Bureaucracy has traditionally been a male preserve, and while women are slowly inching their way into government positions, the number of women at senior decision-making levels remains pathetically low. But numbers, though powerful indicators, are not an absolute barometer of inequality. Discrimination against women can end only when there is a sea of change in attitudes, when women's inferior status at all levels of society—economic, social and political—is recognized as a travesty and not the norm.
 
Women at top levels of government worldwide by sectors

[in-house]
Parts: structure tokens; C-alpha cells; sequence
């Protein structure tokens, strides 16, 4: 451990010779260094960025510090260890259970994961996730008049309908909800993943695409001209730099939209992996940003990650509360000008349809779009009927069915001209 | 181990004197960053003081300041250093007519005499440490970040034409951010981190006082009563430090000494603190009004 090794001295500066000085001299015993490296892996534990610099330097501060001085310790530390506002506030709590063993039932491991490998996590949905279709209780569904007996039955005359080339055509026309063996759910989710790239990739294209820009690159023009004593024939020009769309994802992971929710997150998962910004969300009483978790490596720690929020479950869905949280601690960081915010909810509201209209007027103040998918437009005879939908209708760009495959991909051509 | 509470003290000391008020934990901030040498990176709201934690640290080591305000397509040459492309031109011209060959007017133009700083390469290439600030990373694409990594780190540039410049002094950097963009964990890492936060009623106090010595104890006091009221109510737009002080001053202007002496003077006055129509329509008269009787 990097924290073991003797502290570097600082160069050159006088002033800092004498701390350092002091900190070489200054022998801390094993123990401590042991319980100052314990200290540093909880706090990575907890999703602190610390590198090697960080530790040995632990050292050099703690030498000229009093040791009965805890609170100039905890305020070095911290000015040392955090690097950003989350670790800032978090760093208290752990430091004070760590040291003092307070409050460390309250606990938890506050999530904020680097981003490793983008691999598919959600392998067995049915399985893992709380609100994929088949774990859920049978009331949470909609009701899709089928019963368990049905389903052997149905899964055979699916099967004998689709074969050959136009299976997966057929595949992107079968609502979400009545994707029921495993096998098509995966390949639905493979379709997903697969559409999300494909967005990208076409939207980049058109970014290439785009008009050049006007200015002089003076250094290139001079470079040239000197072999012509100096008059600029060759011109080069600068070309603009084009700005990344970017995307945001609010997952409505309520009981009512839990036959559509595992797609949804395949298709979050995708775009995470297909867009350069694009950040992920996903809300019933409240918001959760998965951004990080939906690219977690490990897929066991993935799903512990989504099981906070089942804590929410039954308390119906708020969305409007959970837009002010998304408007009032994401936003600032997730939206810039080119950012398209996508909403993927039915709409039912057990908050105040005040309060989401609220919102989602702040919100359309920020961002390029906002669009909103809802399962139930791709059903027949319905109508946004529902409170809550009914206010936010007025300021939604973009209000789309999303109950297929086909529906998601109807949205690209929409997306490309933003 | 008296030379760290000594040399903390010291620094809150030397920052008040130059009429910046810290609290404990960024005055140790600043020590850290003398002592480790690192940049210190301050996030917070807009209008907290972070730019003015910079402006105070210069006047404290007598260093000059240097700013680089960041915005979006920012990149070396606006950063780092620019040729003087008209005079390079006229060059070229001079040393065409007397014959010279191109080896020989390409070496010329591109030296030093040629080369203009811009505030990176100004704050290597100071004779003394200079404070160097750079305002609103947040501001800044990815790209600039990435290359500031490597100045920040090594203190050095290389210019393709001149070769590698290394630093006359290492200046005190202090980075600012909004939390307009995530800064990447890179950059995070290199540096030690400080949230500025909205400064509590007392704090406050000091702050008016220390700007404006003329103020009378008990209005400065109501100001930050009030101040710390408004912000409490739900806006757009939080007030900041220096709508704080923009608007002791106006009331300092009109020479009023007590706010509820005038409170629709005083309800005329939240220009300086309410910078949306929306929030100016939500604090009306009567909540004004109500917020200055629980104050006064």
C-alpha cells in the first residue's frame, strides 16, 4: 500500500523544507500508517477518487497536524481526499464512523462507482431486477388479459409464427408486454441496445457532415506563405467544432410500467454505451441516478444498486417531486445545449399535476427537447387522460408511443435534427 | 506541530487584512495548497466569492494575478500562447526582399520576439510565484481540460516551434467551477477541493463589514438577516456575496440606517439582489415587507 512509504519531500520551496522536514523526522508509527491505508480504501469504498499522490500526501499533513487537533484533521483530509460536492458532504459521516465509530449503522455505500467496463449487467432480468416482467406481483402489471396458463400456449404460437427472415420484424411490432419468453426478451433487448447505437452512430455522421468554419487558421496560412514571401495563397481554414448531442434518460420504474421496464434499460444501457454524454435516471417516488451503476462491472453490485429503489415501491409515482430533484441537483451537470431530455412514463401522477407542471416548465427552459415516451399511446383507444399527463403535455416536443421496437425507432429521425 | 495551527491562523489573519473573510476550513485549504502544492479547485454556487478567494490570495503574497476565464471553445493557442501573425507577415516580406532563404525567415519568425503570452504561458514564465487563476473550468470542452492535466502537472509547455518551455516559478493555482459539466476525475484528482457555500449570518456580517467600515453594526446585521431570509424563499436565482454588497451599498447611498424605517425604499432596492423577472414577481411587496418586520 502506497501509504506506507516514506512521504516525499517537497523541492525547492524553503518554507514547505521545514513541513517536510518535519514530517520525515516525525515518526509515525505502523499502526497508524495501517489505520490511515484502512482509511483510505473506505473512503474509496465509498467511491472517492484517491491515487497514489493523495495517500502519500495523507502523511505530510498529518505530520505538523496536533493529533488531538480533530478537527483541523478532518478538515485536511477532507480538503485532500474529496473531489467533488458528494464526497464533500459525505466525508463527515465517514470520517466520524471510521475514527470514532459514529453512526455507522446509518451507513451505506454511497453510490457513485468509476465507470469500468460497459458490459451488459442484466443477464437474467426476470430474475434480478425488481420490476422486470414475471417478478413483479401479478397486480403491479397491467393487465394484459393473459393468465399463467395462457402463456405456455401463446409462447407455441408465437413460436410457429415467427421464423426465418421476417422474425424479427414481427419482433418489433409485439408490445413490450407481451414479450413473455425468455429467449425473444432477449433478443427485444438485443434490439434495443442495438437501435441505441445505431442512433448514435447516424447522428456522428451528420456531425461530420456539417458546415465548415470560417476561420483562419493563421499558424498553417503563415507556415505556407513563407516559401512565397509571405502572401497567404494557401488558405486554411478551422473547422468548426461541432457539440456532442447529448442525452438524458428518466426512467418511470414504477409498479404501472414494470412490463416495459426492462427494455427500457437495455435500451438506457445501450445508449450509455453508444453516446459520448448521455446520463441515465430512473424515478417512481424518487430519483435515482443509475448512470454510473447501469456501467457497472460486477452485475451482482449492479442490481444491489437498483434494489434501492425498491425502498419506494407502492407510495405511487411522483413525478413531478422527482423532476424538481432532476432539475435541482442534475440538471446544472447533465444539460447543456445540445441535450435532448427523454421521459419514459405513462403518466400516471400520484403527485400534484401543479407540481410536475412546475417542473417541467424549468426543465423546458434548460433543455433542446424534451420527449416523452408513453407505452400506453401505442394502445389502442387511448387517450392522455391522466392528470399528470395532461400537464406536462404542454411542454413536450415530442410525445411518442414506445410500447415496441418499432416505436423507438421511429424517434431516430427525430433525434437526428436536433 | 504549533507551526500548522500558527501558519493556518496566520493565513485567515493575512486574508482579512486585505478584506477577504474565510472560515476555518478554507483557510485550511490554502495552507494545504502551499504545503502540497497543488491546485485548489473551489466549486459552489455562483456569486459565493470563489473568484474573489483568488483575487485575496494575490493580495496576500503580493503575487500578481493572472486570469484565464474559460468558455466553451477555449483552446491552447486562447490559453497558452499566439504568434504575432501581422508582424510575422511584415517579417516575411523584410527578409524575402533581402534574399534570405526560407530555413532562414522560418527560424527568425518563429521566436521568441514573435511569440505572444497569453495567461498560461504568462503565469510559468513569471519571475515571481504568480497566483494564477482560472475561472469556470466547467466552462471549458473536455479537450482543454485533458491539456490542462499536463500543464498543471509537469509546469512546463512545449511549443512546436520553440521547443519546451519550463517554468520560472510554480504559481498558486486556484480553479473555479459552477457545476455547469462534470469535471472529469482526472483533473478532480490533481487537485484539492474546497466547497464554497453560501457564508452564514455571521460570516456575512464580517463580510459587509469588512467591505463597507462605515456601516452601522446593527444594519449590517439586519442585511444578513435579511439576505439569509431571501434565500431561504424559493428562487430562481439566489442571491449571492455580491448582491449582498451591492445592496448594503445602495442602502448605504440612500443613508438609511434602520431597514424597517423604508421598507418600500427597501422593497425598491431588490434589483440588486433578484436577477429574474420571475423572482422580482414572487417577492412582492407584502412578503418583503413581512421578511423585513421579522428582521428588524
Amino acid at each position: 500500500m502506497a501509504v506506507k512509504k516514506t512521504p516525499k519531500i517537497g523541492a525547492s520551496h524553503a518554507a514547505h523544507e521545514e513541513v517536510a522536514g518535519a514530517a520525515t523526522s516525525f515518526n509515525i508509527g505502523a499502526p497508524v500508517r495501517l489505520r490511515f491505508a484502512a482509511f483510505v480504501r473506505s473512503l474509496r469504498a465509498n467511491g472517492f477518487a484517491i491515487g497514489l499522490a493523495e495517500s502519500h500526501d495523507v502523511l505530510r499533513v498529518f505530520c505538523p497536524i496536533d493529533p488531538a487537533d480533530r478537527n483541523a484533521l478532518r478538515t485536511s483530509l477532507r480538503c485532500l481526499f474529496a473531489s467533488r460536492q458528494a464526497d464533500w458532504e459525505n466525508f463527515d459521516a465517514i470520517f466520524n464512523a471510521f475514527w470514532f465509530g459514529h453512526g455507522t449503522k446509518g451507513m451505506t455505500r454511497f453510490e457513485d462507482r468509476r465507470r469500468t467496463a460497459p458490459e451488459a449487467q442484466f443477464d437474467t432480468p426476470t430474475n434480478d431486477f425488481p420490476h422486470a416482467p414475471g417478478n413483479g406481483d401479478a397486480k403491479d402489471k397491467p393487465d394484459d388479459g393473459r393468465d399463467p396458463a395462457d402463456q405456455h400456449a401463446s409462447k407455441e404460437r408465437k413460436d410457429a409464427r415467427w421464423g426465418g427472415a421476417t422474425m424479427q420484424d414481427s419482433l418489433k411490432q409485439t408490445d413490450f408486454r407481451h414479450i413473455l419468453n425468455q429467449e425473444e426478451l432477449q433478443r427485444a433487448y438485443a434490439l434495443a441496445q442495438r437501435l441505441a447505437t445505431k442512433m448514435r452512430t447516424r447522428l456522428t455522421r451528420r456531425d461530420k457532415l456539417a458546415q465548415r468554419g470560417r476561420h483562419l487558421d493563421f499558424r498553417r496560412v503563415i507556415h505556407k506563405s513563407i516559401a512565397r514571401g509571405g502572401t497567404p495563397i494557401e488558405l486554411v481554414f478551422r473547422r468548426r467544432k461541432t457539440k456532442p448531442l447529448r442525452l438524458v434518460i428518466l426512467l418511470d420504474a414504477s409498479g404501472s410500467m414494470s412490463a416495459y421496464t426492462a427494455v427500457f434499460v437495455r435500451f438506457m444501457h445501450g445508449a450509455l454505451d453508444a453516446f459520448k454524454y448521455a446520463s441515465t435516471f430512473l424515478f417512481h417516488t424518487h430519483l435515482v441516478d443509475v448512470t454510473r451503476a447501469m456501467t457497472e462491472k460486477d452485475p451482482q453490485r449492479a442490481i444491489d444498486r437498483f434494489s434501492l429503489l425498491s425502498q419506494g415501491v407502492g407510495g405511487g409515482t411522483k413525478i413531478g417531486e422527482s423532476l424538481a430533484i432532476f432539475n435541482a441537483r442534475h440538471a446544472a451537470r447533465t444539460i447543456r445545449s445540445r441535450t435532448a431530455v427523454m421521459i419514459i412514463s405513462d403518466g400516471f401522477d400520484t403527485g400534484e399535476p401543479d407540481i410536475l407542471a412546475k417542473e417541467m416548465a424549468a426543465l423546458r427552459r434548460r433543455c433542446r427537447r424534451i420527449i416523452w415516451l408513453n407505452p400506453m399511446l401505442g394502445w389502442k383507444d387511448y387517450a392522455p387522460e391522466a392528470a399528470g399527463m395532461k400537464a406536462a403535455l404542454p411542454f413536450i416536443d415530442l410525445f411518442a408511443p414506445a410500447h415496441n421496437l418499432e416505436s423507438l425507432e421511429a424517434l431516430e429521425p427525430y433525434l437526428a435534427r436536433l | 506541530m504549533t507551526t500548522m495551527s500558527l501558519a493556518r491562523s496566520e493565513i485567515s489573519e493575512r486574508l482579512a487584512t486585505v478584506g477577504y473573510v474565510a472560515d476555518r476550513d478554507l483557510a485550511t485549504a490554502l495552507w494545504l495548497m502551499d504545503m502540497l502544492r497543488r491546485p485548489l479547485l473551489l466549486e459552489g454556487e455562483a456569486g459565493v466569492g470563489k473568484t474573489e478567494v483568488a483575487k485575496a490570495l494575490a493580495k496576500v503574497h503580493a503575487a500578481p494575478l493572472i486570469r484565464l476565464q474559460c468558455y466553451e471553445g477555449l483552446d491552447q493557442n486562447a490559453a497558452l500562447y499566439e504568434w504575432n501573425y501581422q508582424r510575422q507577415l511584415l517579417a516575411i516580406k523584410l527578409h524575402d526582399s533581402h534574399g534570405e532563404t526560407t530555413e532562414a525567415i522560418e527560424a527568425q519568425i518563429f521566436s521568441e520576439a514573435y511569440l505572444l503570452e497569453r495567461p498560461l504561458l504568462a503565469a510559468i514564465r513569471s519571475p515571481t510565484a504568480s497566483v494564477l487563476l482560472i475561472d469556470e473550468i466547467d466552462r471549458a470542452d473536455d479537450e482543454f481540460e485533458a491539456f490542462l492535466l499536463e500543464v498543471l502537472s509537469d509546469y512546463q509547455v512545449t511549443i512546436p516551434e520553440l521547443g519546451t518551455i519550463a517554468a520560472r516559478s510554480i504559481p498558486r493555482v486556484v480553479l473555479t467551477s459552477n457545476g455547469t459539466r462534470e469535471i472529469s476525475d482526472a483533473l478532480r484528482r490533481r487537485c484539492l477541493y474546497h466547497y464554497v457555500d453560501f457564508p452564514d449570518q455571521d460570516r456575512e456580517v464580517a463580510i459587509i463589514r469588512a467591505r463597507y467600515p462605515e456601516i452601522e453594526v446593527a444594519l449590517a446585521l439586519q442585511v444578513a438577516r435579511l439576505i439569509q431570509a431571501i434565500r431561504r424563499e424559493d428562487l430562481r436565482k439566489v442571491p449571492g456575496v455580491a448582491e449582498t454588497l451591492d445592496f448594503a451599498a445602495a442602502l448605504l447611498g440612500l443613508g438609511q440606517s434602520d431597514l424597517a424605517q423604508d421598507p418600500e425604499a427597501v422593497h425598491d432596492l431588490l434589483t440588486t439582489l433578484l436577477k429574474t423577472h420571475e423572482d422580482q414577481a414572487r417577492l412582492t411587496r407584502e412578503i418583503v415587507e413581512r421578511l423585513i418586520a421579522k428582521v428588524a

Women make up only 7% of ministerial positions, globally. Even within this small percentage, they remain heavily concentrated in the areas of social affairs, including education, health and family. The total number of women ministers worldwide in the social category is 14%, whereas the total for political ministerial positions in only 3%, and for executive posts, 4%. Within the economic category, women hold 4% of ministerial positions. They fare slightly better in the areas of law and justice, with 10% of posts.

Source: Derived from data provided by the UN Division for the Advancement of Women, based on January 1996 information from World Wide Government Directory, Inc.

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